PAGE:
Certifications / Microsoft

New Course: Microsoft Teams

by Karin Klinger
New Course: Microsoft Teams picture: A
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Published on August 10, 2017

CBT Nuggets trainer Simona Millham recently completed her new Microsoft Teams course, giving you a practical overview of Microsoft's chat-based collaboration hub. Microsoft Teams is a critical collaboration tool that enables Office 365 users and administrators with a whole new level of interaction in the course of their work. Simona's new course is the perfect complement to Microsoft Office 365 courses and certification for administrators, or to Microsoft Office productivity courses for end users.

In this 12-video course, Simona walks you through typical use cases for Microsoft Teams and answers some of the most common (and challenging) questions to help learners get more out of Microsoft's amazing product. Simona takes on topics including creating and working with Teams, channels and collaboration, private chats, working with wikis, and bots.

We asked Simona about her course and how you can get more out of your CBT Nuggets Learning Experience.

Q: Why should companies train their teams on Microsoft Teams and productivity software? What value do those skills bring to the workplace? The clue's in the question! Productivity gains! Although it's hard to put an actual monetary value on improvements in productivity, I think Microsoft Teams does a great job of bringing together all the functionality a group of people needs to work together effectively.

Q: From a learner perspective, what did you keep in mind when creating this course? I assumed that the learner was probably familiar with other Office 365 components (Skype for Business, SharePoint, OneDrive, etc.), so I wanted to be sure to highlight the integration (and overlaps!) with these other technologies.

Q: A lot of our learners will be responsible for administering organizational licenses and supporting Microsoft products. What should they keep in mind about the end users who use these Microsoft products? Microsoft Teams is enabled by default in most of the Office 365 plans, so be warned that users might discover it by themselves and start using it!

Q: What was your favorite Nugget to create in this course? Ooh, the "Tabs, Tabs and More Tabs!" Nugget! I think it's brilliant the way you can have information from other applications available at your fingertips in Microsoft Teams.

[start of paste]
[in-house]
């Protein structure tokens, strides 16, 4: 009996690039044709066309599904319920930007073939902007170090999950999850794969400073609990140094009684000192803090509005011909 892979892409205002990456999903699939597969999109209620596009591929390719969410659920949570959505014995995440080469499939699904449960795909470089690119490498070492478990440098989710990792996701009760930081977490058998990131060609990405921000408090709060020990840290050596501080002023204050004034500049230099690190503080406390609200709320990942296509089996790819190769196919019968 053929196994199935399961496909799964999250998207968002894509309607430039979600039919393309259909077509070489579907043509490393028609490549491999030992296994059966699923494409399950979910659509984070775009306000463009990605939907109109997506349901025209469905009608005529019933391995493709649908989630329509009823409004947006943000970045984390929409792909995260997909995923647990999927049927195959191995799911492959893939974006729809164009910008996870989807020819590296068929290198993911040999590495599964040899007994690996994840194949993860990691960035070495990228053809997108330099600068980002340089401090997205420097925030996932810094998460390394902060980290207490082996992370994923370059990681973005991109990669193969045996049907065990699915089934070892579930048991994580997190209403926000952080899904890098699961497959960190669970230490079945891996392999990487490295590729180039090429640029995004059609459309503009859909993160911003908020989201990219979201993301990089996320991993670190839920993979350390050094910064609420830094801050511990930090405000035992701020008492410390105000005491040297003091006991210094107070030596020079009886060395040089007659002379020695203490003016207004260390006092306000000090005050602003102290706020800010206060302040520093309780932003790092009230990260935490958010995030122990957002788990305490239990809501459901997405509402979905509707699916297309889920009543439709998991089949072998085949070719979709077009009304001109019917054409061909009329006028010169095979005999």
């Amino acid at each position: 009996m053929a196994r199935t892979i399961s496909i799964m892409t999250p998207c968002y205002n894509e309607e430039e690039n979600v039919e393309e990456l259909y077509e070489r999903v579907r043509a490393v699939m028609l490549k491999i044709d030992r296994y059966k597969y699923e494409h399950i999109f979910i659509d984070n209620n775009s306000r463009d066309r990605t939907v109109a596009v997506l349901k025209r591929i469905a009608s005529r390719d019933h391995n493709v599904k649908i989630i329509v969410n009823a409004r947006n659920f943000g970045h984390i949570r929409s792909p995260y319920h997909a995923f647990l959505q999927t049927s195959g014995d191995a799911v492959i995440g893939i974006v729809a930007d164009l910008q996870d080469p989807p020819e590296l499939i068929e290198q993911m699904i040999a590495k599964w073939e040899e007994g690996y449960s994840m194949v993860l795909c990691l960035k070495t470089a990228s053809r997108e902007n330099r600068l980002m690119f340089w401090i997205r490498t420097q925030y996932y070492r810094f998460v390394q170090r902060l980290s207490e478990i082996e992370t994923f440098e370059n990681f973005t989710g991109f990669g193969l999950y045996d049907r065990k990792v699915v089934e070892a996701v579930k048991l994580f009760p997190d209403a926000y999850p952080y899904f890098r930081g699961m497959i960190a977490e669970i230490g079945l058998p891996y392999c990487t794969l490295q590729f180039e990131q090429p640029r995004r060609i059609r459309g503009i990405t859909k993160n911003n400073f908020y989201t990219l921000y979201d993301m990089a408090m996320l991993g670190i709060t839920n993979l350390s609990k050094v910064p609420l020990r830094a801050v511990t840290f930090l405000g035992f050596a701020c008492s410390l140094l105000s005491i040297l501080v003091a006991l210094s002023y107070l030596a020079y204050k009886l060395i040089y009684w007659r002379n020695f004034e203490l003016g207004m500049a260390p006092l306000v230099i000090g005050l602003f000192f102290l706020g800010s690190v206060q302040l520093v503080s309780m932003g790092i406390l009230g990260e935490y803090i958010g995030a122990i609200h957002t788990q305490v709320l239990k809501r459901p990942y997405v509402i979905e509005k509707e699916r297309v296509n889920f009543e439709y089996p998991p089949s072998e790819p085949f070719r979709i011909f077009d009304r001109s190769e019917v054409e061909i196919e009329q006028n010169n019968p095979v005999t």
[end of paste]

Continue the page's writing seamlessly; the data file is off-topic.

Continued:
Q: What's the most important thing you hope learners take away from this course? Pick the tools that best suit the way your organization works, and provide guidance to end users about which tool to use, and when. Smaller organizations might not need to use both Yammer and Teams, for example.

Q: Many IT pros talk about needing to improve their soft skills in order to advance their careers. What soft skills do you think are most important for IT pros? How can they work to improve on those soft skills? I think being able to talk in terms of business value, rather than just technology. For example, with Teams, it's all very well it being available to users, but IT pros will be able to drive better adoption if they help business units understand how it can improve the way they work. Sometimes techies enjoy technology just for the sake of technology, whereas the average user just wants it to make their life easier!

Q: Some industry insiders believe that Microsoft is slowing trying to take over the world, now that they have decided to embrace Linux and open source technologies, workplace collaboration software, and even real-time chat functionality. But what do you think Microsoft still needs in order to complete its global domination? I'm always amazed at the innovation that continues to come out of Microsoft, but I wish they hadn't let their attempt at the mobile phone market fade away. It's hard to take on iOS and Android, but I really do think that the Windows Phone could have found a place in the corporate market, and also for end users (like my mum!) who want a good value smartphone.

Q: Generally, people either love or hate Microsoft. Rarely do we find end users (or IT pros) who are content to be ambivalent about Microsoft and its products. Why do you suppose people hate Microsoft so much? And why do you love it? You're right, there are some people who really do hate Microsoft! I think the fact that Microsoft was so dominant in the market through the 90s and beyond doesn't help; nobody likes a monopoly. And I know that the update model in Windows 10 has caused some controversy! But I love Microsoft products for the functionality they provide to the end user. Microsoft Office takes some beating! Competing products can't come close to the functionality that Word, Excel, and Outlook offer and I'm cursing as I type this in Google Mail!

Q: What do you think are the most exciting advances Microsoft has made with its productivity products in the past five or so years? It's got to be Office 365. All those different services that just keep on evolving; Power BI is a great example. And I think that the model of regular updates allows for that continuous innovation to get straight into the hands of the end user, rather than the organization having to make a strategic business decision every five years about whether there is value in upgrading.

Start exploring Microsoft Teams with Simona Millham today!

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